Once again, the company's sales growth came in light during the third quarter. Total revenue of $115.7 billion was just 1.7% higher than a year ago. In "constant currency," the number was $116.2 billion, and that was below the expected $116.8 billion figure.
Theories for why Wal-Mart has stopped growing abound.
Some blame the wages the company pays, which impact what other retailers pay and limit what Wal-Mart shoppers can spend. Others say it's a sign of the times, that the rich are getting richer and heading off to Macy's (M). Some say the company is just politically incorrect, and the left side of our political aisle is staying away.
In fact, the answer is simpler. Wal-Mart has exhausted its original target market.
Sam Walton's idea was to bring big-city pricing to the countryside, then to America's outer suburbs. His successors expanded the company by expanding the niche, adding groceries and gasoline, making the stores enormous.
That low-hanging fruit has been picked. In recent years the company has begun moving directly into cities, where real estate costs are high. They have worked with developers to limit land costs by adding parking garages instead of lots. Along the way they have had to fight neighborhood activists who have a variety of causes, and that costs money.
Wal-Mart has also tried to fight the trend by expanding overseas, but that can also be self-limiting. Some markets, like India, just don't want Wal-Marts. The same real estate problems bedeviling the company in the U.S. count double in Europe. The problems of Mexico, where Wal-Mart paid $157 million over a probe into bribery, illustrate another risk.
Wal-Mart has sought to break out of the box by expanding online. It's now the second-largest online retailer behind Amazon.Com (AMZN). That's going to be a hard fight to win.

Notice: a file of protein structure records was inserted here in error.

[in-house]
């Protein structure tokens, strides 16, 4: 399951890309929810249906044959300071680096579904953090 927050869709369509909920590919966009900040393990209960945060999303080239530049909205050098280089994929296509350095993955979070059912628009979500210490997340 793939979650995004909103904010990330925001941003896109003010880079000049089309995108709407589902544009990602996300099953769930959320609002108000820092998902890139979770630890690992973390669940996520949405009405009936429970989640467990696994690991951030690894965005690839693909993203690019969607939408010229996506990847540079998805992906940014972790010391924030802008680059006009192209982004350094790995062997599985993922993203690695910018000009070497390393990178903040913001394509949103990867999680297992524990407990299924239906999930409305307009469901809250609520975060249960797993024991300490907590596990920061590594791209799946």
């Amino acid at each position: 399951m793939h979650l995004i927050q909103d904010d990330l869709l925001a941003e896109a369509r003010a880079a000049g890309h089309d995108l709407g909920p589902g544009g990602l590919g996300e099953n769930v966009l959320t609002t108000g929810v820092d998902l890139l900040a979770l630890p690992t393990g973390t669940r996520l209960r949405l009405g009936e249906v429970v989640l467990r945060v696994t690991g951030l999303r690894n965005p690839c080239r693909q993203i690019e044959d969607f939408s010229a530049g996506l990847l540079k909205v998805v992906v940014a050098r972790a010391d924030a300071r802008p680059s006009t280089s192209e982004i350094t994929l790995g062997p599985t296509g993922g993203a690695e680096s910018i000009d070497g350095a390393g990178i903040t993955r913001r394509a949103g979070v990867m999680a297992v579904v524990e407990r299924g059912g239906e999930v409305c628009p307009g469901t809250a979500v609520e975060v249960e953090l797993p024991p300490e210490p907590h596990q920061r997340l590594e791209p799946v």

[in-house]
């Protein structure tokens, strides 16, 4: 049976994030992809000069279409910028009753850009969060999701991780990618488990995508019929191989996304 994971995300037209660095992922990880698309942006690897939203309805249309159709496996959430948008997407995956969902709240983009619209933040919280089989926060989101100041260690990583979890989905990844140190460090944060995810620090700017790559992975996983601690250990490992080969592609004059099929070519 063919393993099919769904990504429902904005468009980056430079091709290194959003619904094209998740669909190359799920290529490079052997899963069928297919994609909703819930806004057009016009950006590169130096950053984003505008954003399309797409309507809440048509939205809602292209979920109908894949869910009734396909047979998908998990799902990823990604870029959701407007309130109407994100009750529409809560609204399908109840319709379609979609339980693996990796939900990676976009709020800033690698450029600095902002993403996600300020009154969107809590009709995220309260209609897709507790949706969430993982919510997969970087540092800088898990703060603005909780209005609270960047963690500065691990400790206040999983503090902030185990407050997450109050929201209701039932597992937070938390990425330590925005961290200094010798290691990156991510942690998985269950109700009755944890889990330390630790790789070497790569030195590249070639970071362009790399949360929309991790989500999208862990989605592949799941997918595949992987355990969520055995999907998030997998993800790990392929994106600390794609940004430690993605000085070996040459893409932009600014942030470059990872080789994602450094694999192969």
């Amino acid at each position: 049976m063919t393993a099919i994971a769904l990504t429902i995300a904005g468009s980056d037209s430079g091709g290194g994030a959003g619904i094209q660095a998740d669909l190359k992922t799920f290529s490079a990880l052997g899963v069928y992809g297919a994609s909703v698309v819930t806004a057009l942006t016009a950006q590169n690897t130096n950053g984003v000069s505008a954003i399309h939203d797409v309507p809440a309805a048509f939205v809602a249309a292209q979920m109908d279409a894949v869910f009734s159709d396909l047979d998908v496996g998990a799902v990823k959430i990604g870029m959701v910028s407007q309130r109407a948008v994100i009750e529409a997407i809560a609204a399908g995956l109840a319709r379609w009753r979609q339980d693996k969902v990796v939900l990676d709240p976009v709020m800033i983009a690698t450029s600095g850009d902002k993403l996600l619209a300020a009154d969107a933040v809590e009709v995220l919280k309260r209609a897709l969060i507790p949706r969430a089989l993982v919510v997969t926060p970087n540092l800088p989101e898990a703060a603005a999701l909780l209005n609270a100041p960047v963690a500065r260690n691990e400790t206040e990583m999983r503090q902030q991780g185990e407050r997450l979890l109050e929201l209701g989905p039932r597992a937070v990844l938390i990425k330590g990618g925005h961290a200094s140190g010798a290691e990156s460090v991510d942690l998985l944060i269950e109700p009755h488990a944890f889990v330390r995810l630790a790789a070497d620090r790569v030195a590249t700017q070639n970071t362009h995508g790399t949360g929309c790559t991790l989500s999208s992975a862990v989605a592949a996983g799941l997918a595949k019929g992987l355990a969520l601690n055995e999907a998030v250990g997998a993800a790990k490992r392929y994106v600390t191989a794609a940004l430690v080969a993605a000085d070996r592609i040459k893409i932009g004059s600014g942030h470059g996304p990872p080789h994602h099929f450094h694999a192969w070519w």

Wal-Mart is trying to break into urban markets with smaller stores. Whether called a Walmart Neighborhood Market, a Supermercado de Walmart or a Walmart Express it's a work in progress, with serious competition.
Competition is what all these efforts have in common. Wal-Mart owns its niche. It's trying to take others' niches. That takes specialized market knowledge, and investment, that takes time to pay off. It's not as easy as throwing up a slab on some farmland and bringing in the panel trucks.
Finally, Wal-Mart is trying to compete with itself, with its past success. Success is not easy to sustain. You come up with a great idea in retailing, whether that involves logistics or merchandising, and everyone else starts using it, too. Wal-Mart hopes low, low prices can get it through Christmas. We have heard that jingle before.
A merchant has to run very, very hard just to stay in place. At Wal-Mart, international sales for its third quarter were up 4.1% to $34.4 billion, excluding any currency impact, according to Reuters. If we subtract that number out of total revenue, we get a back-of-envelope number for overall U.S. sales of more than $80 billion, or roughly $27 billion per month. Total U.S. retail sales for September was just short of $380 billion.
Some traders are betting on those big numbers. But big numbers have a downside. Wal-Mart has just gotten too big to grow fast.
At the time of publication, Blankenhorn had no positions in stocks mentioned.
This article is commentary by an independent contributor, separate from TheStreet's regular news coverage.